I almost feel bad for not wholeheartedly loving The Odd Life of Timothy Green, an extraordinarily sincere and earnest family film about a childless couple who, one night, discover that their wishes and prayers to become adoptive parents has come true in the form of a boy named Timothy who grows out of the ground during a torrential and very localized rainstorm. Writer-director Peter Hedges (who worked from a story by Ahmet Zappa) wanted to follow in the footsteps of such classics as Field of Dreams and It’s A Wonderful Life, as he states in the audio commentary on the Blu-ray. I don’t think he succeeded completely, but the movie does have its charms. At the very least, The Odd Life of Timothy Green, which has a great cast of character actors like Dianne Wiest, David Morse, Rosemarie DeWitt, and M. Emmet Walsh, is more like the Disney live-action films from the early 1990s and before. The Odd Life of Timothy Green is a family film, one that is legitimately appropriate for everyone in the brood. Perhaps this movie will find new life on home media; I can certainly see it getting some kind of polite, if passionate cult fanbase.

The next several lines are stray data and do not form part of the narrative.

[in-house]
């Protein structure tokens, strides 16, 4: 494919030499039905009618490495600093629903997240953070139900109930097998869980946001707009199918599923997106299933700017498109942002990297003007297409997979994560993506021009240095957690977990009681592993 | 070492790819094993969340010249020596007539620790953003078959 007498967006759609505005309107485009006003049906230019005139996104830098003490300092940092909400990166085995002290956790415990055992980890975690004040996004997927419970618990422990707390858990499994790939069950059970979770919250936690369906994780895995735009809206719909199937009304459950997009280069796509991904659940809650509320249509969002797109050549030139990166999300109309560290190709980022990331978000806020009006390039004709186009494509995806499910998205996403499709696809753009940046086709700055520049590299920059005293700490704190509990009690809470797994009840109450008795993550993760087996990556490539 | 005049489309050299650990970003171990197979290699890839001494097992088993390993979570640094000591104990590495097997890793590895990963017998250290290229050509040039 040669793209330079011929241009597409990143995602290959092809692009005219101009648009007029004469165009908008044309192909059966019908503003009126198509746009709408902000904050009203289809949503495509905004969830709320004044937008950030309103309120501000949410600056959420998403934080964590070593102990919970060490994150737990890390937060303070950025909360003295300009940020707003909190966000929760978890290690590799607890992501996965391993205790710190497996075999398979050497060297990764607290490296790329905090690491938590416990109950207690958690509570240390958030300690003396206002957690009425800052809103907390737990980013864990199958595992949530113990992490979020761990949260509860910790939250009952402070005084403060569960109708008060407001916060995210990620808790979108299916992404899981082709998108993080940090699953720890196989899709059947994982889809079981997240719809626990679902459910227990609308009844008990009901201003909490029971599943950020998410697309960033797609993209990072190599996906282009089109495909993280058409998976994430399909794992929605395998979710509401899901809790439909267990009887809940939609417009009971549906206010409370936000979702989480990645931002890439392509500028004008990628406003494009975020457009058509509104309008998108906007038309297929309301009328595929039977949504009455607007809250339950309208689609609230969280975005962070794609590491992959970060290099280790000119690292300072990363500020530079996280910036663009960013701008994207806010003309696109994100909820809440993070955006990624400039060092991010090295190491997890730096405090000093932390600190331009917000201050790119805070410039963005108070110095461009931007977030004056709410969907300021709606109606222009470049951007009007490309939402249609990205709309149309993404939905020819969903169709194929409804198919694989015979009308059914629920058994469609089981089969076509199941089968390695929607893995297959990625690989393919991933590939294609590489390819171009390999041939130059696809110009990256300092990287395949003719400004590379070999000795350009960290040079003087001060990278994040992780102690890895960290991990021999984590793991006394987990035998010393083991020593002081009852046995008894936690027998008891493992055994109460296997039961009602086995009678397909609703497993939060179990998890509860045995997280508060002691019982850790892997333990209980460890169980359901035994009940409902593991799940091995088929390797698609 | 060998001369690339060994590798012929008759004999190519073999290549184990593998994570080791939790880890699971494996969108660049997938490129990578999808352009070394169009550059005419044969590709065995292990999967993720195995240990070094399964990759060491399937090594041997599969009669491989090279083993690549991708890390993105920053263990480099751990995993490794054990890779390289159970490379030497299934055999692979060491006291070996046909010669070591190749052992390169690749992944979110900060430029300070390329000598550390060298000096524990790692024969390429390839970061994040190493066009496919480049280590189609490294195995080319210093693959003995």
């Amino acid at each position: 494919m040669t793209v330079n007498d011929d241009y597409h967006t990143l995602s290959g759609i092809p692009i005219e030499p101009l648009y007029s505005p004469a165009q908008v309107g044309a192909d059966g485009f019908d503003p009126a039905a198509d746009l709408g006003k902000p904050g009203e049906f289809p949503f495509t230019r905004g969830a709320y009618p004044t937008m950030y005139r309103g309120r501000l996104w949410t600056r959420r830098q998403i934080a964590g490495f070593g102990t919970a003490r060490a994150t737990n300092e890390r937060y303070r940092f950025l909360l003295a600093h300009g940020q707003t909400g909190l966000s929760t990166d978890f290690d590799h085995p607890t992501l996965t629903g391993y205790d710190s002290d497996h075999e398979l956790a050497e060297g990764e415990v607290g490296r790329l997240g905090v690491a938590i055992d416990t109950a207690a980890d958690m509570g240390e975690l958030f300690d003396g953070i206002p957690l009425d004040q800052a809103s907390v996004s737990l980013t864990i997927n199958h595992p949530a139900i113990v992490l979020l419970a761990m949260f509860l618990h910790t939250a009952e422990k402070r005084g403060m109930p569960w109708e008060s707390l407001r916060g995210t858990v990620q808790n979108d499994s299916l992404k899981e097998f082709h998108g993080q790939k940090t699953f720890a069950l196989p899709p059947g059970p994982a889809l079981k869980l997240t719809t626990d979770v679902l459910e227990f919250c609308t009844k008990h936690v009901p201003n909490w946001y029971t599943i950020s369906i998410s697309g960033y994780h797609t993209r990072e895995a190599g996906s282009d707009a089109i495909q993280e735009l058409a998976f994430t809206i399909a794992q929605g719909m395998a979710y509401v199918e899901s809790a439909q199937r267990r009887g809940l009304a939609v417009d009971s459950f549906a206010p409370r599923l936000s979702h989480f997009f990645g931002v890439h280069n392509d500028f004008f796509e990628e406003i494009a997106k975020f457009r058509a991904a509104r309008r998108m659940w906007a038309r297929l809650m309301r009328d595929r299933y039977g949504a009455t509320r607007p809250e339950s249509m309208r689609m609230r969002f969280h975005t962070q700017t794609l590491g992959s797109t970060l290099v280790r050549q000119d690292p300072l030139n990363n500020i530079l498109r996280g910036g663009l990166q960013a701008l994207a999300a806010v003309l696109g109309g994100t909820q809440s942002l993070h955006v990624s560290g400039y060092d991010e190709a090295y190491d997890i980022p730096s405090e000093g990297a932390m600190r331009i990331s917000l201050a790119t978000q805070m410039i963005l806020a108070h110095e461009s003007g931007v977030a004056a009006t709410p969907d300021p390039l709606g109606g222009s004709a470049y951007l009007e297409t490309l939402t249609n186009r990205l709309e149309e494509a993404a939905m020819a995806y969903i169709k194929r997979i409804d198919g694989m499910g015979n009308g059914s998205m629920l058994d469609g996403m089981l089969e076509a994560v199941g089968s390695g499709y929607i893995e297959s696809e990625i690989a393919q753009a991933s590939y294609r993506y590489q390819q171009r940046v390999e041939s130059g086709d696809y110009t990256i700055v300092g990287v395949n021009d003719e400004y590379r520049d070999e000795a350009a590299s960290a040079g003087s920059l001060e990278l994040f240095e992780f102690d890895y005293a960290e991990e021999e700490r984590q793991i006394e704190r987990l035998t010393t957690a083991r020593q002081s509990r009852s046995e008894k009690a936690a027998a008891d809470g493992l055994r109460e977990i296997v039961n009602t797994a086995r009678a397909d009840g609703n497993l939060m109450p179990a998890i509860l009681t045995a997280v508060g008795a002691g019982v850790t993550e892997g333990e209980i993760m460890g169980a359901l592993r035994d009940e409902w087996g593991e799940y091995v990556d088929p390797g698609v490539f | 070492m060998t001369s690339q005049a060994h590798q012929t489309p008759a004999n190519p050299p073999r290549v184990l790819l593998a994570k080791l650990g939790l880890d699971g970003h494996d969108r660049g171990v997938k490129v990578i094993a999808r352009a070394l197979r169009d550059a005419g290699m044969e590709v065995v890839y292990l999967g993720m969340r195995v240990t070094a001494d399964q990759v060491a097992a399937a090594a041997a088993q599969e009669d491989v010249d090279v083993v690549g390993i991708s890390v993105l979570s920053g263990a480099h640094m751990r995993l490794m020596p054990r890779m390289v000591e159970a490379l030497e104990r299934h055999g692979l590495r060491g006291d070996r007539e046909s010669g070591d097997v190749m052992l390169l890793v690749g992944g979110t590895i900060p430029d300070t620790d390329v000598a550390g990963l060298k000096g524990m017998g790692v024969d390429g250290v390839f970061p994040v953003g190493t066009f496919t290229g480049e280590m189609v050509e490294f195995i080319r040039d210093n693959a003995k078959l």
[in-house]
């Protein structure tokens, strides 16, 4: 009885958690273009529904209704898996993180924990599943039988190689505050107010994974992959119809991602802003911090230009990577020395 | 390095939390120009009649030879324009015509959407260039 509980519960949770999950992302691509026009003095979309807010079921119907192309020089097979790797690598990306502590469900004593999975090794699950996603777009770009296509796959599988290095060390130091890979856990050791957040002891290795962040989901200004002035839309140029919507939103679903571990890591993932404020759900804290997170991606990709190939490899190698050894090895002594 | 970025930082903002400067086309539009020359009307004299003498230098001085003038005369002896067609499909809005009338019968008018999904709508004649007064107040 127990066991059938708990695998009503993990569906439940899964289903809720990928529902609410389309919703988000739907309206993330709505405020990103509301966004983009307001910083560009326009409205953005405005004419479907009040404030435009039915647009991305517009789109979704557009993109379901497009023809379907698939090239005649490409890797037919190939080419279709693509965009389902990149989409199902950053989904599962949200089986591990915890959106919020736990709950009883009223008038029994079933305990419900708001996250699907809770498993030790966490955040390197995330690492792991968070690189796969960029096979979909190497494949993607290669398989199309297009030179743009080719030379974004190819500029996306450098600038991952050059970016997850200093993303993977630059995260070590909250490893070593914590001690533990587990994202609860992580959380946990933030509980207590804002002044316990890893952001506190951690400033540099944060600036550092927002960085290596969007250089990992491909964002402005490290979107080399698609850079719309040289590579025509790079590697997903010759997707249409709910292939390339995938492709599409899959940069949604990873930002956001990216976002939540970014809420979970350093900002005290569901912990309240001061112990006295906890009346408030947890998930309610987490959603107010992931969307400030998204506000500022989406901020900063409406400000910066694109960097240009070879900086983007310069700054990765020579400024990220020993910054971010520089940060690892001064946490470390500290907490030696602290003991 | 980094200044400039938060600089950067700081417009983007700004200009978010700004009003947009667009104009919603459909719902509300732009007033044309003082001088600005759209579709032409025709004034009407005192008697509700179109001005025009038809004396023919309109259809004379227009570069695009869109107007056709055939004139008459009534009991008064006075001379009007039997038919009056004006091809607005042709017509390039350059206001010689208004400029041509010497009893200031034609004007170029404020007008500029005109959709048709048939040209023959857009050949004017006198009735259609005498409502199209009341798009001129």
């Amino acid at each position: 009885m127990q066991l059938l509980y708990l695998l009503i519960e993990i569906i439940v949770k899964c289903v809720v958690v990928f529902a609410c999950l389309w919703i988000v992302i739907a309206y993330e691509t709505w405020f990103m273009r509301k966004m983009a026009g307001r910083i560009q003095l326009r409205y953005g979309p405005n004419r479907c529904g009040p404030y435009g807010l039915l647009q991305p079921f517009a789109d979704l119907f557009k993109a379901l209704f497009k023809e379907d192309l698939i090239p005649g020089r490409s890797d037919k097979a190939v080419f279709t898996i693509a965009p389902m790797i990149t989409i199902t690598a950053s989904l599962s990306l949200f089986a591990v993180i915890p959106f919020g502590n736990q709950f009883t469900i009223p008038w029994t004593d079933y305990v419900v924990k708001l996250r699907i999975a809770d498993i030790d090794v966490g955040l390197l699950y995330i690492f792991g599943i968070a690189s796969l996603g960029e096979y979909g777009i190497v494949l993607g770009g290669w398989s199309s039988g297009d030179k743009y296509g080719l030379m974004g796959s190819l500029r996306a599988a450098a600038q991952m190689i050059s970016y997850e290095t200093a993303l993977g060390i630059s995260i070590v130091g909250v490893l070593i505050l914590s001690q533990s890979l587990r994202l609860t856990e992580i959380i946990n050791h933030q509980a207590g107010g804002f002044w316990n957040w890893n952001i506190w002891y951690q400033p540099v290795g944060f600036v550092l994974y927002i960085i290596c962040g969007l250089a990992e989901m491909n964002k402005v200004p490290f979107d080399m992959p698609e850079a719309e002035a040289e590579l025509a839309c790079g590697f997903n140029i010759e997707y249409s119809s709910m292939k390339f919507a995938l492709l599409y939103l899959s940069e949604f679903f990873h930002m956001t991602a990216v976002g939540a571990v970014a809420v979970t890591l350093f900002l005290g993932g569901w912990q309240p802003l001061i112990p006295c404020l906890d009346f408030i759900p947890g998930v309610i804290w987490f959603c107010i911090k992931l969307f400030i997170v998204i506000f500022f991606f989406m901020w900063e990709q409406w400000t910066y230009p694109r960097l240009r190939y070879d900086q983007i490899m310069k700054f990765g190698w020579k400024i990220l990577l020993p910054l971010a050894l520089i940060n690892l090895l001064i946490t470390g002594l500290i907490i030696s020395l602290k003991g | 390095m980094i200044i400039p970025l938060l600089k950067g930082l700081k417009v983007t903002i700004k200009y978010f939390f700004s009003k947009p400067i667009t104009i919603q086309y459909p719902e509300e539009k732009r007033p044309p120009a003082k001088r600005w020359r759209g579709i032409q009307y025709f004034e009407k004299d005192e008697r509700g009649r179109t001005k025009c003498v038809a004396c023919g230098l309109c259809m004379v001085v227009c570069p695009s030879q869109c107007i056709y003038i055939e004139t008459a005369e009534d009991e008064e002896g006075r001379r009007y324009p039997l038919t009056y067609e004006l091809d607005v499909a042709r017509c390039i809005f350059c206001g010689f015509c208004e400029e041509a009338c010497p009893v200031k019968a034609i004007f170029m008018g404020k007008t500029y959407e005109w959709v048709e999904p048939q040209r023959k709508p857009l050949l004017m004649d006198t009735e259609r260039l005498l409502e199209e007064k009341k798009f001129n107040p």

The Blu-ray doesn’t offer many special features, but all of them have the exact same sincere tone as the movie itself does. I’m a naturally cynical, skeptical guy, but I have to believe that everyone involved in the film was infected by Hedges’ almost teary-eyed level of open-mindedness. The biggest feature is the aforementioned audio commentary, with Hedges as the sole participant. He’s a fairly low-key commenter, and doesn’t provide a lot of insight, but he does walk through the process of what appealed to him about the story and how it played into his warmhearted sensibilities as a filmmaker. There are also a handful of deleted scenes, accompanied by commentary by Hedges. Clocking it at just under 6 minutes combined, these scenes probably could’ve made their way into the final cut, but none of them are particularly illuminating. The music lovers among you may get a kick out of the Glen Hansard-led music video for “This Gift” as well as a behind-the-scenes look at how the score was composed by Geoff Zanelli. I’ll be honest: I don’t remember much about the music in the film, but the dedication these folks have really is inspiring. (And again, I feel kind of embarrassed for not recognizing the soundtrack in the movie.) Last, there’s a 10-minute featurette with talking-head interviews from stars Jennifer Garner and Joel Edgerton, as well as the other major cast members. Nothing groundbreaking here, but The Odd Life of Timothy Green is at least worth checking out.